The pandemic happened and came in like a wrecking ball to both intimacy and relationships. The proof was the increase in the rate of divorce throughout the year of the global epidemic. Divorce applications and break-ups skyrocketed across the UK and around the world. Leading British law firm Stewarts logged a 122% increase in inquiries between July and October, compared with the same period last year. Talk about couples goals, huh... It may seem like old news that the Covid-19 quarantine has affected plenty of our core relationships, but we are just now getting a better understanding of the multiple factors that fed into this break-up boom and why it looks set to continue this year.
The pandemic was the perfect storm for monogamous couples, with lockdowns and social distancing causing partners to spend increased amounts of time together and push for more intimacy in the relationship. This has, in many cases, acting as a catalyst for break-ups that may already have been on the cards, especially if previously separate routines had served to mask problems. The surge in divorce applications after England’s first national lockdown ended was not surprising, since break-ups usually spike after families spend longer periods of time together, like during school holidays or over Christmas. The lockdown was essentially one of those prolonged periods, but with enormous added pressures. What was different though was the significant increase in the number of women initiating divorces, with 76% of new cases coming from female clients, compared with 60% a year ago. This trend ties in with the findings of numerous studies of working parents' lives during Covid-19, which suggest that a disproportionate share of housework and childcare is still falling on women, even in heterosexual couples where the male partner also works from home.
Another contributing factor to these relationship woes was the increase in mental health problems linked to the pandemic. The pandemic took away well-established routines that offered comfort, stability, and rhythm. Without these, partners elevated the need for codependency into unhealthy toxic relationships. More people are finding themselves trapped in a situation where they are struggling to cope with their own personal emotions as well as unchartered relationship territory. Like a malfunctioning pressure cooker, the lid will eventually pop and the relationship breaks down. By giving up our social life and our releases, our main focus becomes our partner’s differences.
Caught in a COVID Romance
What can be harder than going through a pandemic breakup you may ask? Well, how about trying to find love in the time of Coronavirus. Covid-19 has offered a less-than-ideal setting for romance and raised the stakes of dating in an unusual way. Social distancing measures have forced socializing with people outside of one’s household to be a calculated, often stressful, event, making dating leagues harder than it was before. If there were one word to describe how most singles felt, being barricaded alone in their quarantine sanctuaries, it would be lonely. It’s actually why many people turned to porn for temporary relief and gain of sexual wellness from the feelings of anxiety and depression during the pandemic. The world’s largest pornography website, Pornhub, has reported large increases in traffic – for instance, seeing an 18% jump over normal numbers after making its premium content free for 30 days for people who agree to stay home and wash their hands frequently.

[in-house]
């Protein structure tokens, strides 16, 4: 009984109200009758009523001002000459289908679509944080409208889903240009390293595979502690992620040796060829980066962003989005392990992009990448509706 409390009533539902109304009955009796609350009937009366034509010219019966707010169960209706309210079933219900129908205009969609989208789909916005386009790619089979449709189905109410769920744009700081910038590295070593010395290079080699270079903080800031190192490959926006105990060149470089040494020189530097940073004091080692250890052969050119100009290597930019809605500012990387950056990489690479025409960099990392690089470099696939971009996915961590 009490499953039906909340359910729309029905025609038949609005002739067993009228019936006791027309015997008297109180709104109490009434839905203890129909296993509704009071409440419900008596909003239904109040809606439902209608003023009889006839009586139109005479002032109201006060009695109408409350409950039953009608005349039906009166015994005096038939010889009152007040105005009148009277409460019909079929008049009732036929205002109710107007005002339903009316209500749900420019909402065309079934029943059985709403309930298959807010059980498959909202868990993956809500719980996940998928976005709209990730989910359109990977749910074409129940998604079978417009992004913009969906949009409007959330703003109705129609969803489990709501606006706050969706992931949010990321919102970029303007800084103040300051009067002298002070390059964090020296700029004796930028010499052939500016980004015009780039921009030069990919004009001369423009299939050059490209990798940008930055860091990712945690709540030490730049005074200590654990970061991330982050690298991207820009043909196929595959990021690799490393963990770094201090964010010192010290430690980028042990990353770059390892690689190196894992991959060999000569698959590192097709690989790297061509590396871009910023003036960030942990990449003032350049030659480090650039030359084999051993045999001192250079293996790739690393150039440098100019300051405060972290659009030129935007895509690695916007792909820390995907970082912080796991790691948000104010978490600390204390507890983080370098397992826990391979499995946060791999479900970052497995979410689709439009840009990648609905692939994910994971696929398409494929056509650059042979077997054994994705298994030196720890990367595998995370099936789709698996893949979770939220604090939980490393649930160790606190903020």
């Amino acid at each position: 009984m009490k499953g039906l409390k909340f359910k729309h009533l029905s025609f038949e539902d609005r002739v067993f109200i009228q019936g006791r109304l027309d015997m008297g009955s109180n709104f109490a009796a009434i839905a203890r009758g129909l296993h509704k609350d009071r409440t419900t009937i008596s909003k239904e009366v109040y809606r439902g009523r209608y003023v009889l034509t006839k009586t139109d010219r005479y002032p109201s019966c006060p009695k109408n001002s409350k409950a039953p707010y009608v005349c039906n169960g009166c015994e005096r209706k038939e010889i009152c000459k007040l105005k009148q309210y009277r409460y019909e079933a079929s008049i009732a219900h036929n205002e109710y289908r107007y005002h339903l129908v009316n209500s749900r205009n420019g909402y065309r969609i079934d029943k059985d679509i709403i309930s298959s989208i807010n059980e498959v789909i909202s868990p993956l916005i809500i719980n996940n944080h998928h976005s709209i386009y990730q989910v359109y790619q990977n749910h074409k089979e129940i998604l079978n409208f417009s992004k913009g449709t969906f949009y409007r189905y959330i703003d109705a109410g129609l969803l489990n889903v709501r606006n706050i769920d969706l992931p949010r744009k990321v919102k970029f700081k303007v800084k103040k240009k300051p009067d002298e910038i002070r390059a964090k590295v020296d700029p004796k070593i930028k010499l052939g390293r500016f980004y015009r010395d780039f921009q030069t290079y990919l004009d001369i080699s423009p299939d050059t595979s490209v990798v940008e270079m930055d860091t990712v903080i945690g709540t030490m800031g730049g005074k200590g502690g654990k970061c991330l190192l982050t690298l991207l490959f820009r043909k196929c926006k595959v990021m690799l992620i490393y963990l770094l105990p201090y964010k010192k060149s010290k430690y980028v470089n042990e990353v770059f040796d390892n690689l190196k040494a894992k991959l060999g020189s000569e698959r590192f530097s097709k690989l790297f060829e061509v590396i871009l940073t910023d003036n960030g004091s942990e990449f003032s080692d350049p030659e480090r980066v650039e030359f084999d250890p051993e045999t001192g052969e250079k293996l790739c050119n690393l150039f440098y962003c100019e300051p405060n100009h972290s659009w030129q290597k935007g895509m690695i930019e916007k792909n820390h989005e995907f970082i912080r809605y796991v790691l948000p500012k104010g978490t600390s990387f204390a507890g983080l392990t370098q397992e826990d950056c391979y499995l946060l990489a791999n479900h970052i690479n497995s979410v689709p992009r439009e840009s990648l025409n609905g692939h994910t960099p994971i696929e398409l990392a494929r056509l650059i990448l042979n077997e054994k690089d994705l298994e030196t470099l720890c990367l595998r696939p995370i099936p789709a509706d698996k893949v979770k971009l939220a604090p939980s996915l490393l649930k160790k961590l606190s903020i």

It was that same stir crazy that motivated plenty to meet new potential partners, which was made easier with the likes of dating apps. Match Group, the parent company of Tinder, Hinge, and OKCupid, reported an uptick in users in 2020 while its competitor Bumble said that it had more than 12 million active users around the world in September 2020. But while people are exploring their options on dating apps, few are finding success in person. People swipe in the app, they match, they text, but then it’s hard to take that next step because the number of things to do is actually quite limited. You have to have a lot of trust in the person early on, which can be difficult to build just from online dating. There’s talk about doing dates or FaceTime dates with people and not being able to get a full sense of who they are as a person. Whether that’s because of physical barriers – they’re wearing a mask and you can’t see their smile – or digital barriers, it’s very hard to FaceTime someone you don’t really know. The issue is the lack or total absence of intimacy in the relationship that you are trying to pursue. It feels like a long-distance relationship... Yet amidst the bleakness, there is a bright spot in the act of courting during the pandemic, which is its ability to give people perspective: which relationships matters to them most. Ask yourself, is this the kind of person that I want to have around in my life if we have another lockdown? We should try to anchor ourselves to this idea of being very purposeful about our relationships. We should be emerging out of this pandemic with a sense of purpose. Covid-19 hasn’t completely killed romance, it just reimagined it.